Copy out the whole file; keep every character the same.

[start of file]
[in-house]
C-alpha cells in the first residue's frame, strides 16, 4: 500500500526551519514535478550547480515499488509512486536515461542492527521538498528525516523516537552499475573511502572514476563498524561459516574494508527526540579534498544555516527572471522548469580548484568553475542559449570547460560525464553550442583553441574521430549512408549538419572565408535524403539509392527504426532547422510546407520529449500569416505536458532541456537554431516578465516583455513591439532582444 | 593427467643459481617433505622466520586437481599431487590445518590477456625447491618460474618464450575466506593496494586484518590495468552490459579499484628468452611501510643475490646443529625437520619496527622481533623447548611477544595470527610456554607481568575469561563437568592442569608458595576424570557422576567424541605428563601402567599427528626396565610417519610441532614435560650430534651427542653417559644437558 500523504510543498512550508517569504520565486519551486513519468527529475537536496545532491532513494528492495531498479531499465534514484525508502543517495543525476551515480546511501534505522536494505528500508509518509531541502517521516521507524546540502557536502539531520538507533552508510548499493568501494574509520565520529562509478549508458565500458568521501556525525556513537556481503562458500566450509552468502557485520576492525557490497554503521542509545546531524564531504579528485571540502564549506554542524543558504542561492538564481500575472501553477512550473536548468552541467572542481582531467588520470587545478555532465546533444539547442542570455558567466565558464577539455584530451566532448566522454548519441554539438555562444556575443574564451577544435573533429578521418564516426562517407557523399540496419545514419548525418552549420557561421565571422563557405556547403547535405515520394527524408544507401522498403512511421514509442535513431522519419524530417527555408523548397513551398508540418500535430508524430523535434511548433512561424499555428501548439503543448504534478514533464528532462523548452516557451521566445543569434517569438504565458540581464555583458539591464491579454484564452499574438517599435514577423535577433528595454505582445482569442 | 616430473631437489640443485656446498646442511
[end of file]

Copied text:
[in-house]
C-alpha cells in the first residue's frame, strides 16, 4: 500500500526551519514535478550547480515499488509512486536515461542492527521538498528525516523516537552499475573511502572514476563498524561459516574494508527526540579534498544555516527572471522548469580548484568553475542559449570547460560525464553550442583553441574521430549512408549538419572565408535524403539509392527504426532547422510546407520529449500569416505536458532541456537554431516578465516583455513591439532582444 | 593427467643459481617433505622466520586437481599431487590445518590477456625447491618460474618464450575466506593496494586484518590495468552490459579499484628468452611501510643475490646443529625437520619496527622481533623447548611477544595470527610456554607481568575469561563437568592442569608458595576424570557422576567424541605428563601402567599427528626396565610417519610441532614435560650430534651427542653417559644437558 500523504510543498512550508517569504520565486519551486513519468527529475537536496545532491532513494528492495531498479531499465534514484525508502543517495543525476551515480546511501534505522536494505528500508509518509531541502517521516521507524546540502557536502539531520538507533552508510548499493568501494574509520565520529562509478549508458565500458568521501556525525556513537556481503562458500566450509552468502557485520576492525557490497554503521542509545546531524564531504579528485571540502564549506554542524543558504542561492538564481500575472501553477512550473536548468552541467572542481582531467588520470587545478555532465546533444539547442542570455558567466565558464577539455584530451566532448566522454548519441554539438555562444556575443574564451577544435573533429578521418564516426562517407557523399540496419545514419548525418552549420557561421565571422563557405556547403547535405515520394527524408544507401522498403512511421514509442535513431522519419524530417527555408523548397513551398508540418500535430508524430523535434511548433512561424499555428501548439503543448504534478514533464528532462523548452516557451521566445543569434517569438504565458540581464555583458539591464491579454484564452499574438517599435514577423535577433528595454505582445482569442 | 616430473631437489640443485656446498646442511